Blockchain news, Bitcoin news, and Ethereum news are topics in America, as well as discussions about how to navigate the growing cryptocurrency stock market. Some investors might view Bitcoin stocks and Ethereum stocks as a way to pad their retirement funds. Cryptocurrency is a relatively new phenomenon, but individuals are quickly seeing the potential to make a great amount of money with it, or at least a way to increase their financial stability.
South Korea has a booming cryptocurrency industry.
Upbit, a South Korean blockchain cryptocurrency exchange, was backed and released by the South Korean fintech company Dunamu, owned by Kakaostock, which is South Korea’s top mobile trading app. Upbit quickly found significant success, and Upbit’s rapid rise surprised some of its even most ardent supporters.
Upbit’s rapid success quickly captured the attention of both South Korean regulators as well as the Korean Blockchain Association, which functions in part as self-regulation for cryptocurrency platforms. This push for increased scrutiny of cryptocurrency occurred after the South Korean government’s regulatory announcement on December 14, 2017, which stated that all major cryptocurrency exchanges in that country were jointly declared self-regulation entities as outlined by the association of which they are members.
Upbit became more controversial when the currency exchange refused the Korean Blockchain Association’s urge to cryptocurrency platforms to agree to self-regulation.
Upbit refused to declare self-regulation with its peers; choosing, instead, to address the self-regulation issue on its own. By the end of December 2017, Upbit followed through on its promise of self-regulation, and implemented the necessary changes, as required by the regulations. Does Upbit’s willingness to institute self-regulation on its own terms, but also dovetail with the Korean Blockchain Association’s standards, seem to indicate that the South Korean cryptocurrency industry has firm and immutable ethical standards? These are certainly not the only regulations that South Korea is imposing on the cryptocurrency industry.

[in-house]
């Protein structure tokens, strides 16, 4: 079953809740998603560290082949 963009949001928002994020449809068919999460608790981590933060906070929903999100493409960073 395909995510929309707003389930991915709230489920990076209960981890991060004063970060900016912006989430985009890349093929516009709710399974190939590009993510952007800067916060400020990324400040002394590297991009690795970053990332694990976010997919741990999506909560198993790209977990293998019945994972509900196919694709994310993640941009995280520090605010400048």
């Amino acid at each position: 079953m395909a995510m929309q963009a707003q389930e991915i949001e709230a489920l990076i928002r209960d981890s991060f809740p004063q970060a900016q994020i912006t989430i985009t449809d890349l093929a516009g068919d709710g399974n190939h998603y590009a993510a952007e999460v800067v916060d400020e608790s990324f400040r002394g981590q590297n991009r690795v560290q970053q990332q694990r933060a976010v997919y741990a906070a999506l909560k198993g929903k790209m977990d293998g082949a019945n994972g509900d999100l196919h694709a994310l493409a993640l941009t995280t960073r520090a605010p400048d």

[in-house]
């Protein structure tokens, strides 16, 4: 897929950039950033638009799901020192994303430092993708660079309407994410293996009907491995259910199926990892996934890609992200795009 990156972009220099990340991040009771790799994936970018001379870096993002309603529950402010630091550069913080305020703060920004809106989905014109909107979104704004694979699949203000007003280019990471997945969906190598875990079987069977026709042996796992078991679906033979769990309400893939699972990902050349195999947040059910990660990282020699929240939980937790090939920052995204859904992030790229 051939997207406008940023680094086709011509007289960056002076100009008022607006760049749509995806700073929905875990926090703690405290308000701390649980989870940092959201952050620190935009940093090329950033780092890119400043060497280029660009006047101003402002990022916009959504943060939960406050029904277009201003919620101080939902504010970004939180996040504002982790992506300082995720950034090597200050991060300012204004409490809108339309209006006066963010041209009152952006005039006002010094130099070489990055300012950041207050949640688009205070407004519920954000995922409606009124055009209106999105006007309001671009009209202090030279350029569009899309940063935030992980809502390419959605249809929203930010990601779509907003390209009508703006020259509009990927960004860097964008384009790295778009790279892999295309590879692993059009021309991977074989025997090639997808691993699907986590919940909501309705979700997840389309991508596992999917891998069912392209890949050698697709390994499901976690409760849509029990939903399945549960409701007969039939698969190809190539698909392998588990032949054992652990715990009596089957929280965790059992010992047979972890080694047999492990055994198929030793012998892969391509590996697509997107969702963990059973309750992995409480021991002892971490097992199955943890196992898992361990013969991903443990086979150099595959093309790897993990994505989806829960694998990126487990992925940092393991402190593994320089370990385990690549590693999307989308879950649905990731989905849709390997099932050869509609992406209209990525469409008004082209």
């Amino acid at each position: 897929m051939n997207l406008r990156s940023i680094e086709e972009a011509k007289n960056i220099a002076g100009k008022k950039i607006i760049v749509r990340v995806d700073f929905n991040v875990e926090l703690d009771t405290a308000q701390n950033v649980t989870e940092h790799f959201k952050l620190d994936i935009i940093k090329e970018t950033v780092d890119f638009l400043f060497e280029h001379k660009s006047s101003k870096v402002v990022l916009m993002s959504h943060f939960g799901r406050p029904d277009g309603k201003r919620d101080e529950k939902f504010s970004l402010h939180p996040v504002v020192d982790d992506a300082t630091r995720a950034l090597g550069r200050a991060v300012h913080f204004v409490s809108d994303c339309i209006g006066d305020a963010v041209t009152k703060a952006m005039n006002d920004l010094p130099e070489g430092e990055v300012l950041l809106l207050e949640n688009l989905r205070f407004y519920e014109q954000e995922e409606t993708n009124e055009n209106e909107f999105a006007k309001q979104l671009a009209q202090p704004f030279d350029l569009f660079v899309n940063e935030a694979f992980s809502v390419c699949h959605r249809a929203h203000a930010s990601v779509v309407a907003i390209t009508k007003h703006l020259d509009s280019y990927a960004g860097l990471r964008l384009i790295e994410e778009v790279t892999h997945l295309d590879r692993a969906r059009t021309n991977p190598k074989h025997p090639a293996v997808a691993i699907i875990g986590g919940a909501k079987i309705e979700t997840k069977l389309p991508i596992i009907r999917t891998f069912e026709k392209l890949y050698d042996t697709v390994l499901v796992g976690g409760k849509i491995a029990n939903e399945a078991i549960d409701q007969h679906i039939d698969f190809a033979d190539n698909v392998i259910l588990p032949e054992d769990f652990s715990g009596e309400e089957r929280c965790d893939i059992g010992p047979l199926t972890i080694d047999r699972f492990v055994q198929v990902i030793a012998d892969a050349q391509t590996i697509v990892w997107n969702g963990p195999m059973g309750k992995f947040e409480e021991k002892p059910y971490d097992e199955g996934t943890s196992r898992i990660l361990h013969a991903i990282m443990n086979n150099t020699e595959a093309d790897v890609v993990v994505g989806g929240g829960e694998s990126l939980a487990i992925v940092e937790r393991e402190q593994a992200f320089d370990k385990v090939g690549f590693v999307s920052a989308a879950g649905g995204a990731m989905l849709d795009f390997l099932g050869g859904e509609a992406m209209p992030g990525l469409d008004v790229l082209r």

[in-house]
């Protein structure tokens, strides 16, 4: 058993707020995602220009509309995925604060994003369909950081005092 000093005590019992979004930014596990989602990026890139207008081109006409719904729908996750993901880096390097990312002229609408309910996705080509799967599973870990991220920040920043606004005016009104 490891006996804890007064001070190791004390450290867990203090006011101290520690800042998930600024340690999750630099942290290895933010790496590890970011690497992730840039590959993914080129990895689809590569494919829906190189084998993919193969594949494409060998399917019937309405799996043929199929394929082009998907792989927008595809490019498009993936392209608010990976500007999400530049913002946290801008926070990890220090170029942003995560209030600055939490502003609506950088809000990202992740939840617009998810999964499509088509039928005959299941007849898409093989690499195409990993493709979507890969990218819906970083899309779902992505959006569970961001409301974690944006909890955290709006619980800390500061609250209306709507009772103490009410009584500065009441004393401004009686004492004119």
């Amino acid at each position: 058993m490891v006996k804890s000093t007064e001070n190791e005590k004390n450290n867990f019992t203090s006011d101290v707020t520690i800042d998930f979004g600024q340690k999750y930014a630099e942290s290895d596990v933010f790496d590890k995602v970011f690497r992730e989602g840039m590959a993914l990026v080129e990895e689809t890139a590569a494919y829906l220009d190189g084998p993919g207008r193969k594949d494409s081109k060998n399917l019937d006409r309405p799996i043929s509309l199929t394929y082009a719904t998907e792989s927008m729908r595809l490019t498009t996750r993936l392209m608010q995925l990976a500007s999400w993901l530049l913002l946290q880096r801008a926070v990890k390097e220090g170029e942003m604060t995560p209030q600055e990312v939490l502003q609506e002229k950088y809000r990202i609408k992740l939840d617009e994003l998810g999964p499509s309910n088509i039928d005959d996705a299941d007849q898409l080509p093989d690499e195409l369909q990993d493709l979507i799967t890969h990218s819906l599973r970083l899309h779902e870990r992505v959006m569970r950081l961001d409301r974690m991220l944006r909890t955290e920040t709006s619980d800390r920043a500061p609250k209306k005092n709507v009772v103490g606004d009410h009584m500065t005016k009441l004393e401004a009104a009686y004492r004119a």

South Korea has a grander vision for the potential of cryptocurrency to include retirement planning.
Unlike America, South Korea is using cryptocurrency as a way to build retirement funds on a large scale. Currently, South Korean regulators are pushing to regulate their country’s cryptocurrency market and the South Korean Ministry of Justice is drafting a bill to ban crypto trading. While all of this is occurring, the South Korean media reports that the country’s National Pension Service has been indirectly investing in cryptocurrency exchanges in an attempt to build up the fund.
This is perhaps because South Korea needs to bolster its National Pension Service, the world’s third-largest pension fund. The National Pension Service was established in 1987 to “help secure the retirement benefits of Korean citizens with income security, thereby promoting national welfare in the case of retirement, disability or death.”
But, why would the National Pension Service view cryptocurrency as a way to help build this fund for South Korean citizens? The first fund invests in operators of Upbit and Coinplug, and the second fund invests in operators of Korbit and Bithumb. However, at the same time, the South Korean government has been discouraging small and medium-sized funds from investing in companies that operate cryptocurrency exchanges. Is this a hypocritical stance for the South Korean government to take? It might be too soon to fully answer this pertinent question.
The future potential of cryptocurrency investments around the world is uncertain.
Is South Korea’s cryptocurrency-focused investment strategy for the National Pension Service a sign of what might also be adopted by other nations with rapidly aging populations that need to strengthen their national social safety net? Only time will tell, but we certainly live in an interesting period that promises a lot of social, political, and economic shifts. (To learn more about cryptocurrency regulation in South Korea, read Regulations Didn’t Stop A South Korean Crypto Exchange From Rising to the Top.)